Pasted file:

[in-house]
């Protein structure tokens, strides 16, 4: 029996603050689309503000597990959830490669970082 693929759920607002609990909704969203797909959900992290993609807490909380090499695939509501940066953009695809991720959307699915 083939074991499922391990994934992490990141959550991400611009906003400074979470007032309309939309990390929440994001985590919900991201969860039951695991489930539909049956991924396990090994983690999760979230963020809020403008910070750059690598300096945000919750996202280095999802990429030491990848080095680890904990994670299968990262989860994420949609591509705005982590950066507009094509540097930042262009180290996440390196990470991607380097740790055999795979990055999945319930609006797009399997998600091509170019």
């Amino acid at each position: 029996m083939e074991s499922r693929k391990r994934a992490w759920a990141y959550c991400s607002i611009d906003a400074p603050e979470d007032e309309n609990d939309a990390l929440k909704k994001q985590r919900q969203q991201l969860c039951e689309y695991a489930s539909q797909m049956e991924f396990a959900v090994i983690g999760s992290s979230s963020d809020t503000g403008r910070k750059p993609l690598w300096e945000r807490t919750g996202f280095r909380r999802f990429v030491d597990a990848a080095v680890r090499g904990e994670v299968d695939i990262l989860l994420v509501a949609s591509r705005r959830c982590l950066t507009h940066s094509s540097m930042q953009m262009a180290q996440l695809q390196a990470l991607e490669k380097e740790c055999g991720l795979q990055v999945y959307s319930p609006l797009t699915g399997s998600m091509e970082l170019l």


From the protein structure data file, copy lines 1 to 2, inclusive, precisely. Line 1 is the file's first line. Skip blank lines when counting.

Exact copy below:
[in-house]
């Protein structure tokens, strides 16, 4: 029996603050689309503000597990959830490669970082 693929759920607002609990909704969203797909959900992290993609807490909380090499695939509501940066953009695809991720959307699915 083939074991499922391990994934992490990141959550991400611009906003400074979470007032309309939309990390929440994001985590919900991201969860039951695991489930539909049956991924396990090994983690999760979230963020809020403008910070750059690598300096945000919750996202280095999802990429030491990848080095680890904990994670299968990262989860994420949609591509705005982590950066507009094509540097930042262009180290996440390196990470991607380097740790055999795979990055999945319930609006797009399997998600091509170019």